Does kosher salt has a different structure than regular table salt or it is an issue of crystals size?
Why some recipes want us to use one instead of another?
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There is no chemical difference between table salt and kosher salt - both are sodium chloride. Kosher salt just has bigger crystals. However, some table salt brands are iodized, meaning that iodide salts have been added to help us maintain a healthy dietary intake of the essential nutrient iodine. Kosher salt is never iodized.
Sea salt is a different matter. Since sea salt is obtained from sea water, it may have other minerals in it, which perhaps alters the taste.
Kosher salt is used in some recipes as a matter of taste - the bigger salt granules take longer do dissolve, and so there may still be little pockets of salty crunchiness. Kosher salt is also used when this property is necessary, for example in the curing of some meats. For more on the differences in culinary use between the various types of salt, you should consult Seasoned Advice.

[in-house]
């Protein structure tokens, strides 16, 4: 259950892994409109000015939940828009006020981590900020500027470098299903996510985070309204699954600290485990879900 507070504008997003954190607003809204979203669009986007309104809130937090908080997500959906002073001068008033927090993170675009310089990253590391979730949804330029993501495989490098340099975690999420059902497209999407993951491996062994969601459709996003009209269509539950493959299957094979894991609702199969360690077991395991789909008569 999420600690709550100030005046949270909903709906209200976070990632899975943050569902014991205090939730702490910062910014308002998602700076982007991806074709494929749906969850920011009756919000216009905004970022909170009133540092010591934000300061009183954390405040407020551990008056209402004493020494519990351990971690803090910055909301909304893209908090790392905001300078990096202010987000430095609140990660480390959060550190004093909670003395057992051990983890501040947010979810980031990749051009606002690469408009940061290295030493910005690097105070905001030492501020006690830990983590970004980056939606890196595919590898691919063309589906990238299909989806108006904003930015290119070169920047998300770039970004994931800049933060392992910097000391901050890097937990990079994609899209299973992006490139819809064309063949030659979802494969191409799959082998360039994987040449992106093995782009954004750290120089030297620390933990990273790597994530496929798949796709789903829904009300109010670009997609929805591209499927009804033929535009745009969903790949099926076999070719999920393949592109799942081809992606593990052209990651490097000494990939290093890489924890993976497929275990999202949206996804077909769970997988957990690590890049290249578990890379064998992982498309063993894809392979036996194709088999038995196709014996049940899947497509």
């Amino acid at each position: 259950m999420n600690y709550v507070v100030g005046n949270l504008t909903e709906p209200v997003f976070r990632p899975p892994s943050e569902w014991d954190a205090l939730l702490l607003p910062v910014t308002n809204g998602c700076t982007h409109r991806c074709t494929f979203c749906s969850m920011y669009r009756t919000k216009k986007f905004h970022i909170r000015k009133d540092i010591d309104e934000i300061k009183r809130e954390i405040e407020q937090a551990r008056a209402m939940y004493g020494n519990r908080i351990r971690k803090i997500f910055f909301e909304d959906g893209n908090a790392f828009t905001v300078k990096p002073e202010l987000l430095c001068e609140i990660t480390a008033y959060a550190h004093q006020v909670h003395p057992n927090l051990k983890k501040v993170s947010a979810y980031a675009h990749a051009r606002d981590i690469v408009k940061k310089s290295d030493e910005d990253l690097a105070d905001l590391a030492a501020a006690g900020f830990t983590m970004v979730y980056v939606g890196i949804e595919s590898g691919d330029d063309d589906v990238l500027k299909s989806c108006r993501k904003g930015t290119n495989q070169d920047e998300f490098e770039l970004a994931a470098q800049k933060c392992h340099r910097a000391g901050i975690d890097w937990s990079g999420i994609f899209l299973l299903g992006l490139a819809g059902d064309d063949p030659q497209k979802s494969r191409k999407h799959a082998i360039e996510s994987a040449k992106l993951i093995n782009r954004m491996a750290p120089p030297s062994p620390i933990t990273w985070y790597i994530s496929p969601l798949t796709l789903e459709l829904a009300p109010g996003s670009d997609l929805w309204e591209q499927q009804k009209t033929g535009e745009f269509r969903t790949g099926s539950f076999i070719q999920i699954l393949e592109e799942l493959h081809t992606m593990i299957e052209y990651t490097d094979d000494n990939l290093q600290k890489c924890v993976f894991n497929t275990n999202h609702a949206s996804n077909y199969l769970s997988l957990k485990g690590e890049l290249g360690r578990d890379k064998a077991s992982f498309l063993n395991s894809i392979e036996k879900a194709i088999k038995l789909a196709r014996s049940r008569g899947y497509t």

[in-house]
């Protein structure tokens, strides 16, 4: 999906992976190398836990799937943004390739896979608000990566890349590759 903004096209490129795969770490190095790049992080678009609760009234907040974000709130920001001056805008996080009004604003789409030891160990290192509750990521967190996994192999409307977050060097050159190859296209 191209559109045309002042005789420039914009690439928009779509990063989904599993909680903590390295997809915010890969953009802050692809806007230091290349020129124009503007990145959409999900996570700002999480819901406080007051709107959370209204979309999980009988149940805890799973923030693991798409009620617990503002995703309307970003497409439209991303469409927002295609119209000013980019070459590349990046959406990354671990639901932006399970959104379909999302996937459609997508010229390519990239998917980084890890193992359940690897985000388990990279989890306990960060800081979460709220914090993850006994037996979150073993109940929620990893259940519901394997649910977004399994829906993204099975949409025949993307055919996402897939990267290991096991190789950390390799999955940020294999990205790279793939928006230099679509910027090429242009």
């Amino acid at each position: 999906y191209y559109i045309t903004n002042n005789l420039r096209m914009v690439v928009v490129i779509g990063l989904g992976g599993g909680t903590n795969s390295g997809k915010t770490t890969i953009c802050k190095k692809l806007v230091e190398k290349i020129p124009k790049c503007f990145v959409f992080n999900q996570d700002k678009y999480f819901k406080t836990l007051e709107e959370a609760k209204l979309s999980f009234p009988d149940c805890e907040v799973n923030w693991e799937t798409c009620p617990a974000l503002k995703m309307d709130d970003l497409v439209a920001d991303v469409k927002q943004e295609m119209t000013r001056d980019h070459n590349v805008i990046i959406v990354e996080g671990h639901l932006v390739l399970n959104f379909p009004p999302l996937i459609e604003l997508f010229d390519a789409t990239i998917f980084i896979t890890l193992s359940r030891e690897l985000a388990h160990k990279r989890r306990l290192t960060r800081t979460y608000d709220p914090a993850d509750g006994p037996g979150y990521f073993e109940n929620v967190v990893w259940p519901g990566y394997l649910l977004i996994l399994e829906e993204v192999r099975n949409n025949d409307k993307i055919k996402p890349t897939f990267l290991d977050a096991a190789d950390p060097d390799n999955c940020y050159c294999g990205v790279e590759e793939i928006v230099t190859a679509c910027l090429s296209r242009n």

All types of salts with names like Kosher salts, Himalayan pink salt, table salt, sea salt or iodized salt are mainly sodium chloride (NaCl). There might be trace element differences hence a difference in taste.
The key information is missing from the accepted answer as well as the Wikipedia link. Kosher does not mean that the salt crystals are larger. Kosher is just a religious label which shows that the food item has been prepared in conformity with the Old Testament's laws. The label "K" or Kosher of food products indicates that this salt does not contain any porcine product, nor it has come in contact with them and other additives which do not conform to biblical laws. Kosher is almost similar to the label "Halal" (=permitted according to Muslim laws) on many food and cosmetic products.